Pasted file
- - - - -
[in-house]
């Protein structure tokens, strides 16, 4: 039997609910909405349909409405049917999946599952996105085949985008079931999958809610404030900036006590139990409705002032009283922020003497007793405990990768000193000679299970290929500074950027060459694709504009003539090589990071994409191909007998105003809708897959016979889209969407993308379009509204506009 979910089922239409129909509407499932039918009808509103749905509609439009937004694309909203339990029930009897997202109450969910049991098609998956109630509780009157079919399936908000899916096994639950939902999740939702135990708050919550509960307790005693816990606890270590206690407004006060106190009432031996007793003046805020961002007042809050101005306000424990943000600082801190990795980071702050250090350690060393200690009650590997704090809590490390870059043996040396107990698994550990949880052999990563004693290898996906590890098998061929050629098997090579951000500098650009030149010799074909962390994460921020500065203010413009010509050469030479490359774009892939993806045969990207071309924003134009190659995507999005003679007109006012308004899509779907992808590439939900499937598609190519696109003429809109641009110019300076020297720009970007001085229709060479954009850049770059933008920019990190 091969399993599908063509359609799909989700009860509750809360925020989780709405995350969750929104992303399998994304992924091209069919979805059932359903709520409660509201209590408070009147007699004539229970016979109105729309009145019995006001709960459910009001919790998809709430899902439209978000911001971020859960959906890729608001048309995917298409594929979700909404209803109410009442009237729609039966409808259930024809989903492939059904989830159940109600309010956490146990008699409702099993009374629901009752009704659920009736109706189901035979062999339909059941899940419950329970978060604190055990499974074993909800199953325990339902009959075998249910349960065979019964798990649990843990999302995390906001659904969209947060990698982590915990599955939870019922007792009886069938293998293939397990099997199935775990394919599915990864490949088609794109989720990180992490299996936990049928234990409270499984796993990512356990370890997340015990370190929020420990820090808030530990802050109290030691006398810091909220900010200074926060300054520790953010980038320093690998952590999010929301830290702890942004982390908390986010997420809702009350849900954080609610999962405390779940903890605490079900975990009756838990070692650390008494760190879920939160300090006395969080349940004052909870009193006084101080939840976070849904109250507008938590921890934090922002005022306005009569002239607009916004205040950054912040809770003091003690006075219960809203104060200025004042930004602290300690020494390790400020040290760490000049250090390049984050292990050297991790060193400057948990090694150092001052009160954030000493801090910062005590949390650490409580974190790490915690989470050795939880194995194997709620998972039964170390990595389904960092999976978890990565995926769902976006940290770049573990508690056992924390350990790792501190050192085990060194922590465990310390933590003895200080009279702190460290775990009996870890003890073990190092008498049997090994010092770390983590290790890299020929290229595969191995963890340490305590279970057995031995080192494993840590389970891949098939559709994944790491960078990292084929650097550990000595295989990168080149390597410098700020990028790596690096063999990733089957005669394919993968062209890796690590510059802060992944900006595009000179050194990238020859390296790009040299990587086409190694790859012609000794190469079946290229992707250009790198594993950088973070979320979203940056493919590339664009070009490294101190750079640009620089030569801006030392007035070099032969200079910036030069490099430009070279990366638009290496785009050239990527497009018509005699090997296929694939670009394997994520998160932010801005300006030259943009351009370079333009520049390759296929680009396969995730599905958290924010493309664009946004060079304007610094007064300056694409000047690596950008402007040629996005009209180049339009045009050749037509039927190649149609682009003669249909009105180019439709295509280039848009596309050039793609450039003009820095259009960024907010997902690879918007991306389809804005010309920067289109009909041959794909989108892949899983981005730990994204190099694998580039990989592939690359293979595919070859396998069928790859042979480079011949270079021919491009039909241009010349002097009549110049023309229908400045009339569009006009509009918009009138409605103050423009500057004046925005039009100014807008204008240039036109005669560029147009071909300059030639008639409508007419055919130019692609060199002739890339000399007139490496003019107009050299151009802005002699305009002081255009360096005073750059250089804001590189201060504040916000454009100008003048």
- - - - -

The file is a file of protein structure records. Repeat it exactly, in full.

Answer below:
[in-house]
């Protein structure tokens, strides 16, 4: 039997609910909405349909409405049917999946599952996105085949985008079931999958809610404030900036006590139990409705002032009283922020003497007793405990990768000193000679299970290929500074950027060459694709504009003539090589990071994409191909007998105003809708897959016979889209969407993308379009509204506009 979910089922239409129909509407499932039918009808509103749905509609439009937004694309909203339990029930009897997202109450969910049991098609998956109630509780009157079919399936908000899916096994639950939902999740939702135990708050919550509960307790005693816990606890270590206690407004006060106190009432031996007793003046805020961002007042809050101005306000424990943000600082801190990795980071702050250090350690060393200690009650590997704090809590490390870059043996040396107990698994550990949880052999990563004693290898996906590890098998061929050629098997090579951000500098650009030149010799074909962390994460921020500065203010413009010509050469030479490359774009892939993806045969990207071309924003134009190659995507999005003679007109006012308004899509779907992808590439939900499937598609190519696109003429809109641009110019300076020297720009970007001085229709060479954009850049770059933008920019990190 091969399993599908063509359609799909989700009860509750809360925020989780709405995350969750929104992303399998994304992924091209069919979805059932359903709520409660509201209590408070009147007699004539229970016979109105729309009145019995006001709960459910009001919790998809709430899902439209978000911001971020859960959906890729608001048309995917298409594929979700909404209803109410009442009237729609039966409808259930024809989903492939059904989830159940109600309010956490146990008699409702099993009374629901009752009704659920009736109706189901035979062999339909059941899940419950329970978060604190055990499974074993909800199953325990339902009959075998249910349960065979019964798990649990843990999302995390906001659904969209947060990698982590915990599955939870019922007792009886069938293998293939397990099997199935775990394919599915990864490949088609794109989720990180992490299996936990049928234990409270499984796993990512356990370890997340015990370190929020420990820090808030530990802050109290030691006398810091909220900010200074926060300054520790953010980038320093690998952590999010929301830290702890942004982390908390986010997420809702009350849900954080609610999962405390779940903890605490079900975990009756838990070692650390008494760190879920939160300090006395969080349940004052909870009193006084101080939840976070849904109250507008938590921890934090922002005022306005009569002239607009916004205040950054912040809770003091003690006075219960809203104060200025004042930004602290300690020494390790400020040290760490000049250090390049984050292990050297991790060193400057948990090694150092001052009160954030000493801090910062005590949390650490409580974190790490915690989470050795939880194995194997709620998972039964170390990595389904960092999976978890990565995926769902976006940290770049573990508690056992924390350990790792501190050192085990060194922590465990310390933590003895200080009279702190460290775990009996870890003890073990190092008498049997090994010092770390983590290790890299020929290229595969191995963890340490305590279970057995031995080192494993840590389970891949098939559709994944790491960078990292084929650097550990000595295989990168080149390597410098700020990028790596690096063999990733089957005669394919993968062209890796690590510059802060992944900006595009000179050194990238020859390296790009040299990587086409190694790859012609000794190469079946290229992707250009790198594993950088973070979320979203940056493919590339664009070009490294101190750079640009620089030569801006030392007035070099032969200079910036030069490099430009070279990366638009290496785009050239990527497009018509005699090997296929694939670009394997994520998160932010801005300006030259943009351009370079333009520049390759296929680009396969995730599905958290924010493309664009946004060079304007610094007064300056694409000047690596950008402007040629996005009209180049339009045009050749037509039927190649149609682009003669249909009105180019439709295509280039848009596309050039793609450039003009820095259009960024907010997902690879918007991306389809804005010309920067289109009909041959794909989108892949899983981005730990994204190099694998580039990989592939690359293979595919070859396998069928790859042979480079011949270079021919491009039909241009010349002097009549110049023309229908400045009339569009006009509009918009009138409605103050423009500057004046925005039009100014807008204008240039036109005669560029147009071909300059030639008639409508007419055919130019692609060199002739890339000399007139490496003019107009050299151009802005002699305009002081255009360096005073750059250089804001590189201060504040916000454009100008003048």